Evangelical Alliance, whose tagline is “better together”, today announced that it had “discontinued the membership of Oasis Trust.”. This was, needless to say, following Oasis and Steve Chalke expressing supporting for same-sex relationships and calling for an open conversation in the wider church.
This is not the first time, of course that Evangelical Alliance has taken action against one of its members.
In 1999, the organisation played its part in ‘outing’ Roy Clements – one of its own Council members – after they became aware of his sexuality, forcing his resignation and leaving him homeless and jobless.
Then in 2001, Jeremy Marks and Courage were forced to resign their membership of Evangelical Alliance after changing their ministry from one which sought to prevent gay Christians finding a same-sex partner to one which supported same-sex relationships.
This decision however, appears to have been much more difficult for the Alliance and 15 months of negotiation has been going on behind the scenes.
The reason for such a protracted deliberation is clearly the change which is occurring among evangelicals. Gone are the days when there was one evangelical view on sexuality, and yet organisations like EA try to continue as if this were true.
EA cite Oasis’s failure to “adjust the content of their website/resources and social media output to equally profile the traditional Christian view” as a reason for removing them, and yet EA’s own publications give no space to a more progressive evangelical theology of sexuality.
In actual fact, the loss of Oasis and Steve Chalke from the ranks of EA members will do more damage to Evangelical Alliance than to Oasis, and it seriously undermines their slogan and raison d’être, “Better Together”.
Their website proclaims that , “Unity is what drives us – but not just for unity’s sake. By bringing people together, we are following the John 17 mandate to show the immense love of God, who sent his Son for us” and yet their action today has shown that unity to be conditional on towing the conservative line on sexuality and has little to do with the ‘immense love of God’.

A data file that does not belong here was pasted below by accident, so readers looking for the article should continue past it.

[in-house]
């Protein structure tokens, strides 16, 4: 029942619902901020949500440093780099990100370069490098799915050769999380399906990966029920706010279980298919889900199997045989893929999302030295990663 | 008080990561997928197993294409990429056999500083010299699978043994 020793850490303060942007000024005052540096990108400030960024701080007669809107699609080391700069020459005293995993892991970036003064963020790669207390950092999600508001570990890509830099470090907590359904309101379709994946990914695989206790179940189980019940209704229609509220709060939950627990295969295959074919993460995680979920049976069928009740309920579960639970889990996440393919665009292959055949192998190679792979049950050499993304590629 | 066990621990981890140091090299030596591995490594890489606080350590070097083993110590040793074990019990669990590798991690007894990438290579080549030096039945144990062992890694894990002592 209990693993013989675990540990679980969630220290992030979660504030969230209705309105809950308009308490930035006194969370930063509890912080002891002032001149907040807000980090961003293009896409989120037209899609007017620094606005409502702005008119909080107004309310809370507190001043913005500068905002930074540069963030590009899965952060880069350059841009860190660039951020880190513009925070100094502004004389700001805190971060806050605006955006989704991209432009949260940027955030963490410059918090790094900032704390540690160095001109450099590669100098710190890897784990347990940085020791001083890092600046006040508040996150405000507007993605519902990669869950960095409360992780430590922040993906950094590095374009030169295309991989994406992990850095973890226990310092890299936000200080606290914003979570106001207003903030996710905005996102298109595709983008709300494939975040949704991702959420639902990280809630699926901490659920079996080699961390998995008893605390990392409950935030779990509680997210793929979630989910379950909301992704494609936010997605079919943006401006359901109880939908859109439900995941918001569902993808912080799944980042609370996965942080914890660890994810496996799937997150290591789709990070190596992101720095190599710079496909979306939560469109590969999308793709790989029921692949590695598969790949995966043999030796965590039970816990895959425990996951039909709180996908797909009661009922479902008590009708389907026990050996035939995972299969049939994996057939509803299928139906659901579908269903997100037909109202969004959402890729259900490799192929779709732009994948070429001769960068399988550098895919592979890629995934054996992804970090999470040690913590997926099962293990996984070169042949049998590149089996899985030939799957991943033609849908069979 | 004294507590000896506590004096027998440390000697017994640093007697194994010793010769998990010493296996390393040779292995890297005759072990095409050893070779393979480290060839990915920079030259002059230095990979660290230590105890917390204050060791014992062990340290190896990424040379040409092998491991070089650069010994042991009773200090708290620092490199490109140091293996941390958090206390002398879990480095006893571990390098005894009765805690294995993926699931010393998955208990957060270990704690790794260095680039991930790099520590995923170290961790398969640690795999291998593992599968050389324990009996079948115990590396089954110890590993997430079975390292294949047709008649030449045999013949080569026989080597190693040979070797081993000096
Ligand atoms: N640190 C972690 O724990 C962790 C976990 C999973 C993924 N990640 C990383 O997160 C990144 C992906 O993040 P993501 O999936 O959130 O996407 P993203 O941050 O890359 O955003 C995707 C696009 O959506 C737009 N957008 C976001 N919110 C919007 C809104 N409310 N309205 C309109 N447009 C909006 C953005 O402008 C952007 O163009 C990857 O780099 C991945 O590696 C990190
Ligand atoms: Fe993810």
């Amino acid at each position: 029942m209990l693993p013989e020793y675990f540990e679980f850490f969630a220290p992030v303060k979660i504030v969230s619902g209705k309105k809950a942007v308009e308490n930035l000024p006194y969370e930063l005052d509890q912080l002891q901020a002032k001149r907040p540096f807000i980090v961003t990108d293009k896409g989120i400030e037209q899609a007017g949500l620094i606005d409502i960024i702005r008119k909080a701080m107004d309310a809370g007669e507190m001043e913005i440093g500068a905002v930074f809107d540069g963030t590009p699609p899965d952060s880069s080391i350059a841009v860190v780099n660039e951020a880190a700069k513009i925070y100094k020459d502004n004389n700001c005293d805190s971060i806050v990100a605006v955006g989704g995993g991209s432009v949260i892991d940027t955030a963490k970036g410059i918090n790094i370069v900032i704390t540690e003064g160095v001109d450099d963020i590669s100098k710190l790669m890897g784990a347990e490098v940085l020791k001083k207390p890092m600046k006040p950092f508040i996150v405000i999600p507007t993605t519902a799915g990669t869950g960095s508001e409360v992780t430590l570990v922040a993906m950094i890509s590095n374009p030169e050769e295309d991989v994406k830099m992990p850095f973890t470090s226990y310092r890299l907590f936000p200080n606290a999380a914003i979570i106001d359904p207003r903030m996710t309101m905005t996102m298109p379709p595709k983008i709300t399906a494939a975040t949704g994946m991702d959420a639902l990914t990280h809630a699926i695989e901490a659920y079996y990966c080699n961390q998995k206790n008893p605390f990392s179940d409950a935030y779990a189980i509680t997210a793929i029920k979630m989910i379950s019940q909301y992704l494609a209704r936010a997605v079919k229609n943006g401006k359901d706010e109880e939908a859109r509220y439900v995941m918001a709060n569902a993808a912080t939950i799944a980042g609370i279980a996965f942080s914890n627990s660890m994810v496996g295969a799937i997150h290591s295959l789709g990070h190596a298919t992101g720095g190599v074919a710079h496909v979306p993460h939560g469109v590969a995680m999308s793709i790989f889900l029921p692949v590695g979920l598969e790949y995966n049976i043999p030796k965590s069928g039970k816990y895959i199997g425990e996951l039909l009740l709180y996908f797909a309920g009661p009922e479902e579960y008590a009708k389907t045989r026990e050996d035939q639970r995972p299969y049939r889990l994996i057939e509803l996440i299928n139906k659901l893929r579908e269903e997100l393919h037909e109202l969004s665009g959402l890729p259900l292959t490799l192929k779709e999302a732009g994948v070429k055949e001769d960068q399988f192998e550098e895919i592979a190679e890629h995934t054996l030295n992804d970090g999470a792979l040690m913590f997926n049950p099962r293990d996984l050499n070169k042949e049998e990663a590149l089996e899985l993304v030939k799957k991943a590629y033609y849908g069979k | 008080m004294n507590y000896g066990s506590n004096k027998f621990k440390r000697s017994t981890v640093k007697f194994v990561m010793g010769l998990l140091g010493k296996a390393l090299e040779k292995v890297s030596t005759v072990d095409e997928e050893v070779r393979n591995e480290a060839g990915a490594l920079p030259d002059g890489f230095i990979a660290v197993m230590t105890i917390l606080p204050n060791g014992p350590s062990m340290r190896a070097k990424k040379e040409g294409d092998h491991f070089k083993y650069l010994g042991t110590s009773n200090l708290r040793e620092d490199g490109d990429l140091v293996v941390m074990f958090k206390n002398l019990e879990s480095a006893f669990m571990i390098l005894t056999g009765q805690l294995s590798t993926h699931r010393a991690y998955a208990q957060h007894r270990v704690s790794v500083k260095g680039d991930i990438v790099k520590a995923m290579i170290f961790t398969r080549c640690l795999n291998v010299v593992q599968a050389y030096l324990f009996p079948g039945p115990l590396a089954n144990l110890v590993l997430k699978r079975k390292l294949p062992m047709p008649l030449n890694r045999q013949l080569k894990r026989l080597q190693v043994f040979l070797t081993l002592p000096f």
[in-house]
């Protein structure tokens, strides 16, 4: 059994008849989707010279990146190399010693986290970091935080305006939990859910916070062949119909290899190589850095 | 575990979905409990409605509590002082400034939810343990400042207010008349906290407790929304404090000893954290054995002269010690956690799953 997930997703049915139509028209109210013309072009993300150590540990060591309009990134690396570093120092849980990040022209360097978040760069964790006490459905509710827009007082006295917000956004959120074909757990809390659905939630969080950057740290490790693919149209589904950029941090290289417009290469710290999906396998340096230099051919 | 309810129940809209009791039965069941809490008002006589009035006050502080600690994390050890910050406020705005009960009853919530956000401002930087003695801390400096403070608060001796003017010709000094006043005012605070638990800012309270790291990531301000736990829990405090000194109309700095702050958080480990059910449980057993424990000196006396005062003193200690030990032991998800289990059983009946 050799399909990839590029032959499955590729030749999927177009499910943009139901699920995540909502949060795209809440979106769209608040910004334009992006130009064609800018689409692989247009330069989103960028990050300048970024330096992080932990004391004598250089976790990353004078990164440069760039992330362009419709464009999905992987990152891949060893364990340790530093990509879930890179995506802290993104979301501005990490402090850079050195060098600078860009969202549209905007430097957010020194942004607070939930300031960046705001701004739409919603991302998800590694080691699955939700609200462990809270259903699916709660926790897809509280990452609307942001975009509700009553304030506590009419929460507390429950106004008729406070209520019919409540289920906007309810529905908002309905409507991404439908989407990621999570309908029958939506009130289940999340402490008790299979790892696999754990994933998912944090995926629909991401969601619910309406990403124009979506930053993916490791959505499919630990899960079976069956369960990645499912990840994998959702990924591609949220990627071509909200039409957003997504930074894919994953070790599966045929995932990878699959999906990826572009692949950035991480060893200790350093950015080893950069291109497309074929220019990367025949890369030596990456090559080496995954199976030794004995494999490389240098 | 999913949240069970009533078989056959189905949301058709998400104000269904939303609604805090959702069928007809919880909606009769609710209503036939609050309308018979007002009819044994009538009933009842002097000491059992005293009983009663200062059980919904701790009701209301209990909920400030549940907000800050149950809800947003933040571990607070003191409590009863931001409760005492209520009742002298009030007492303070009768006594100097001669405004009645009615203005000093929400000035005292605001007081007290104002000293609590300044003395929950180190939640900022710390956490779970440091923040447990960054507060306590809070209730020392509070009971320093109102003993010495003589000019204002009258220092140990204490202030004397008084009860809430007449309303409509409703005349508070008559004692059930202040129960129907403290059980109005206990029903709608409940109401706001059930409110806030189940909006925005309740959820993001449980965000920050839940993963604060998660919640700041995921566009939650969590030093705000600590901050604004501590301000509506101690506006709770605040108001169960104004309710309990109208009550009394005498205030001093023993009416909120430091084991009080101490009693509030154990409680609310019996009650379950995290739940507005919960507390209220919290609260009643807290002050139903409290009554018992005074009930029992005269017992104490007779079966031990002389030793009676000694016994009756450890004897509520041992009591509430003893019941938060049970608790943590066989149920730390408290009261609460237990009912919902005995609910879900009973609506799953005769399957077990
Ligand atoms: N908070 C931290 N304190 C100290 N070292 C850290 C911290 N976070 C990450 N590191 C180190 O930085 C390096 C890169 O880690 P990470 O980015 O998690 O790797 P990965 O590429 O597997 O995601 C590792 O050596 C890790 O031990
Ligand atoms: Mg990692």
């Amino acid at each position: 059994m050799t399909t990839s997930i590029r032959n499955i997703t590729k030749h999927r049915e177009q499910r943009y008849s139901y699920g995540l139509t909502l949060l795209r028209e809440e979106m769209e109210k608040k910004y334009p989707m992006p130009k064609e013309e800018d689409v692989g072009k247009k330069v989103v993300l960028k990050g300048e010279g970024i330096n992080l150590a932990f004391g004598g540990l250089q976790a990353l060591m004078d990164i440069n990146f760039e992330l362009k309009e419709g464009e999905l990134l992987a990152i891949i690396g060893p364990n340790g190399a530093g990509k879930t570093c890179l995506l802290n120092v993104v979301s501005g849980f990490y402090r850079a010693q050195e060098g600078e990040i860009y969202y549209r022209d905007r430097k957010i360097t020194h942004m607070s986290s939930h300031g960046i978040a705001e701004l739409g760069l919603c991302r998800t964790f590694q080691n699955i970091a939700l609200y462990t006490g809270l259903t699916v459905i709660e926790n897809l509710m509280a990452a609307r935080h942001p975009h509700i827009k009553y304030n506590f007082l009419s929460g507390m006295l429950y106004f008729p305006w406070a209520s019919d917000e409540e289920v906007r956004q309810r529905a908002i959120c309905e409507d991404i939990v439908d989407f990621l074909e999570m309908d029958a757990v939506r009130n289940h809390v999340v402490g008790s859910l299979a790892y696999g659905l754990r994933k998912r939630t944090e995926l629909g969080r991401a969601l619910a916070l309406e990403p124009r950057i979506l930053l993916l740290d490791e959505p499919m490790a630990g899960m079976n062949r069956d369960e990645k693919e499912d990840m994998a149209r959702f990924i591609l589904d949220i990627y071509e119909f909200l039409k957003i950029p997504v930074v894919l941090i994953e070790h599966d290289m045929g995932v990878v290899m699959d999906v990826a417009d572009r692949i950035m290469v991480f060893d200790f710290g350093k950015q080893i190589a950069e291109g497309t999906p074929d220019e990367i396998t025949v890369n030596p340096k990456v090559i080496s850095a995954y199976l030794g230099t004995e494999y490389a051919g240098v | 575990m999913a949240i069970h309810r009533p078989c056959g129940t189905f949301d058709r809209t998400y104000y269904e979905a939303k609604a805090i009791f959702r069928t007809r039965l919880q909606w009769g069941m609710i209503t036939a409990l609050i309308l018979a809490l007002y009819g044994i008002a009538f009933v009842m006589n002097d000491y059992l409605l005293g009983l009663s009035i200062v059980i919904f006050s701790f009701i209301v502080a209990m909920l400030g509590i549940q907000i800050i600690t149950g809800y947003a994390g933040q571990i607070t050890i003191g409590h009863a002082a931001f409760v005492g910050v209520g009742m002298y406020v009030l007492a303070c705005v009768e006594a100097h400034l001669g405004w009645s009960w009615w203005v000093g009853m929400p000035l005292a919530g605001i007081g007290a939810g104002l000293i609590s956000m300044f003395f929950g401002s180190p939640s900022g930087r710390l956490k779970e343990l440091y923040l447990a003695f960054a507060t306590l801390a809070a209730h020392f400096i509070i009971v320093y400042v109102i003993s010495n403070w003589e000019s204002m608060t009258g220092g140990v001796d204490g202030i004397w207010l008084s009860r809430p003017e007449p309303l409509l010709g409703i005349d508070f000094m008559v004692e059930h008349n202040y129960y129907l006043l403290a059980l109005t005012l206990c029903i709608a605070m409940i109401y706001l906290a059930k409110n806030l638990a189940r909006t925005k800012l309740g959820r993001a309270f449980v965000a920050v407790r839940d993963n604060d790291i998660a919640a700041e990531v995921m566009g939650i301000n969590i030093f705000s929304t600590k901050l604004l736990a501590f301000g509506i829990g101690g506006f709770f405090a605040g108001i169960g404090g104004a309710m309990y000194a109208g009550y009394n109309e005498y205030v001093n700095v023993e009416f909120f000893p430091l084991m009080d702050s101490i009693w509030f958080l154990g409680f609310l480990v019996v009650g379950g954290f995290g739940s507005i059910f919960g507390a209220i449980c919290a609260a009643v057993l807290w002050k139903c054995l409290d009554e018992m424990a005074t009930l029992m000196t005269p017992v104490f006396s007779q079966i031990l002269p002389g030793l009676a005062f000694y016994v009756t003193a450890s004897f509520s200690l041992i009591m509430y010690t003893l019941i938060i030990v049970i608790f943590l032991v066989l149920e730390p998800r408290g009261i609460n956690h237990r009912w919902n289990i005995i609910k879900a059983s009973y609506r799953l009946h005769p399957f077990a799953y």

They can also no longer claim to represent “the UK’s two million evangelical Christians” as there are clearly many evangelicals who they no longer represent, or who they are unwilling to represent.
Perhaps the saddest thing comes from EA’s description of themselves at the bottom of the Press Release. It says,
“We’re here to connect people for a shared mission, whether it’s celebrating the Bible, making a difference in our communities or lobbying the government for a better society.”
The Oasis Trust is certainly a leader in Christian mission; Oasis celebrate the Bible and make a powerful difference in communities up and now the country; Oasis are actively engaged in lobbying the government for a better society – and yet because they are exploring a different way of responding to LGB&T people, all that counts for nothing.
Sadly, those of us who have followed Evangelical Alliance expected this to be the outcome, but we rejoice in the new openness that is God is bringing to many others in the evangelical world. Isaiah 43:19 comes to mind:See, I am doing a new thing! Now it springs up; do you not perceive it?
I am making a way in the wilderness and streams in the wasteland.
We pray that Evangelical Alliance will open its eyes and begin to perceive this new thing that God is doing.